McKesson Clinical Reference Systems: Women's Health Advisor 2002.2

Pelvic Cancer: Radiation Therapy

What is radiation therapy for cancer in the pelvis?

Radiation therapy uses high-energy radiation (x-rays) to shrink or destroy a tumor in the pelvis and/or help you feel better. The pelvic cavity holds organs such as the rectum, vagina, uterus, ovaries, and bladder. If you have cancer in or near these organs, you may want to consider having this procedure.

Some alternatives to radiation therapy are:

  • having chemotherapy (medicine used to destroy cancer cells)
  • having surgery to try to remove the cancer
  • having a combination of chemotherapy, surgery, and radiation
  • choosing not to have treatment.

You should ask your doctor about these choices. Also, you should ask your radiation oncologist how your cancer may affect you and what stage your cancer is in.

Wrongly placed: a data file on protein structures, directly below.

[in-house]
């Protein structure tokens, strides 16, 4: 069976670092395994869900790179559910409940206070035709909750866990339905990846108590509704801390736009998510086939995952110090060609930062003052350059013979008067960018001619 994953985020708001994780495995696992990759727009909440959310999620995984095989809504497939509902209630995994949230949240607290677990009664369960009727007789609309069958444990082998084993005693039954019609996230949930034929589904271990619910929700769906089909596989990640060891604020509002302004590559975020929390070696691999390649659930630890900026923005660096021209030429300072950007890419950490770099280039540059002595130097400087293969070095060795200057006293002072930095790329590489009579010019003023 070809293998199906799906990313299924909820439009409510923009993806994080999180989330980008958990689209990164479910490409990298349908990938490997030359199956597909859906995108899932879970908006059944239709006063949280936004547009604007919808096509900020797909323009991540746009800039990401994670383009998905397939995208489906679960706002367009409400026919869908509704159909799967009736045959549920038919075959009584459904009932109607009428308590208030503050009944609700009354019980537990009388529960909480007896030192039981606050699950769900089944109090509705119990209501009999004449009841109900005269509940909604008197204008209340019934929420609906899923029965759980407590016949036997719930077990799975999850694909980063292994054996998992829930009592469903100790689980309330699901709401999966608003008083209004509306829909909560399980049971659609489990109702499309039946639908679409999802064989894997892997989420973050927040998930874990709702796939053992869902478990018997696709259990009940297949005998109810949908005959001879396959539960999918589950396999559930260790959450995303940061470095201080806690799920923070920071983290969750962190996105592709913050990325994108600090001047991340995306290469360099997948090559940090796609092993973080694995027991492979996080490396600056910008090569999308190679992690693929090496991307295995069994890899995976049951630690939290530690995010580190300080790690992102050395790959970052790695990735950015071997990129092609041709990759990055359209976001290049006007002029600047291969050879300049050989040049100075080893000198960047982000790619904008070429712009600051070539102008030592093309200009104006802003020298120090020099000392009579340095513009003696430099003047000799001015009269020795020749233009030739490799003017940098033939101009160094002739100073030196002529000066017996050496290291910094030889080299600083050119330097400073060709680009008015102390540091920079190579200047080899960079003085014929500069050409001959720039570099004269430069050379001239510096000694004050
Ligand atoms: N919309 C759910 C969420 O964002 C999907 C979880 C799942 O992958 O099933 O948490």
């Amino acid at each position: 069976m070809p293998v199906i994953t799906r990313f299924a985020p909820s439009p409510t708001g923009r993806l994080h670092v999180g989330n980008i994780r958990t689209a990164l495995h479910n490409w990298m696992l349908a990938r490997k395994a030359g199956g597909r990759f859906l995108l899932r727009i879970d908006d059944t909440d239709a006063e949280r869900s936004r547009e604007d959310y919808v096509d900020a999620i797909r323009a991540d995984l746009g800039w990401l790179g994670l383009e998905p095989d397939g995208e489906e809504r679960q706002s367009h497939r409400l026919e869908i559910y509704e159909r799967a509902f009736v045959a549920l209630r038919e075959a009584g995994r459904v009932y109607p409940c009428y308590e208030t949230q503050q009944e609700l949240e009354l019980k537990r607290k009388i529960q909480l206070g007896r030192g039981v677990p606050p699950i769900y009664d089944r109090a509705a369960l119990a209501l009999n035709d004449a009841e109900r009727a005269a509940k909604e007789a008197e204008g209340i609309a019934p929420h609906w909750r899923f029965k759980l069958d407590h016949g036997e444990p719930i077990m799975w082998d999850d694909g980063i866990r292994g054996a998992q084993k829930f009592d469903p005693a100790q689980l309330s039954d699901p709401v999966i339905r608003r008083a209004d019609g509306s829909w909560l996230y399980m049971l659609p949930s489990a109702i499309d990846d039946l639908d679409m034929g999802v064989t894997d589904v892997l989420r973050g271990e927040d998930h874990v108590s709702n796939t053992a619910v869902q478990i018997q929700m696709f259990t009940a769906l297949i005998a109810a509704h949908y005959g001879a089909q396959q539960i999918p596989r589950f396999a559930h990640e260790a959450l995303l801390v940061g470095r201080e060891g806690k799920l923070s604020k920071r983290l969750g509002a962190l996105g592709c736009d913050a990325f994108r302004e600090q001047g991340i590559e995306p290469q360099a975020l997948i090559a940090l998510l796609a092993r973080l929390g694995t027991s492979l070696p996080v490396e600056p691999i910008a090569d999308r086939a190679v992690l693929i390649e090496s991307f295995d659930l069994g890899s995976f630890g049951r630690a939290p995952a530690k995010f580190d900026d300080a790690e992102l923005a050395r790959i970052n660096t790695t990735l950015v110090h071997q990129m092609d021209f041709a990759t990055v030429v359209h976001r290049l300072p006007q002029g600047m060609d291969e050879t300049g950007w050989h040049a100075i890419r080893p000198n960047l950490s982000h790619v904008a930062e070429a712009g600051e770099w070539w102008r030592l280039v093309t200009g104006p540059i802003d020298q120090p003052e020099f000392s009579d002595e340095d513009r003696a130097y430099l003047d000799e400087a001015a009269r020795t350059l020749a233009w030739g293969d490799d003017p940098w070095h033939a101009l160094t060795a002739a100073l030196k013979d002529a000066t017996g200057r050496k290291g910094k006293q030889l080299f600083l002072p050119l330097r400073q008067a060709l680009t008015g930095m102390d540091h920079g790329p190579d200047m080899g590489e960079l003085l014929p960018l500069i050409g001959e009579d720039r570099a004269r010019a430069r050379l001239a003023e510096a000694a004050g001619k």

How should I prepare for this procedure?

Follow the doctor's instructions. You should wear clothes that are easy to take off.

Two hours before you go in for treatment you should empty your bladder. Then you should drink 4 cups of water or other liquid and not empty your bladder again until the treatment is over. This will help protect your bowel from radiation.

What happens during the procedure?

First you will need to take off the clothing covering your pelvis. The radiation therapist will ask you to lie on a treatment table like the one you used during the simulation session. The therapist will use the marks made on your body earlier to make sure the radiation is aimed at the correct place(s). She or he will help you lie in the correct position and leave you alone in the treatment room. The therapist will watch you on a TV monitor and you can talk with the therapist over an intercom. You will hear the radiotherapy machine buzz for about 30 seconds as it works. You may have one or more of these treatments from other angles.

The treatment is painless. Each session takes between 15 and 30 minutes. When the treatment is done the therapist will help you off the table and you may go home.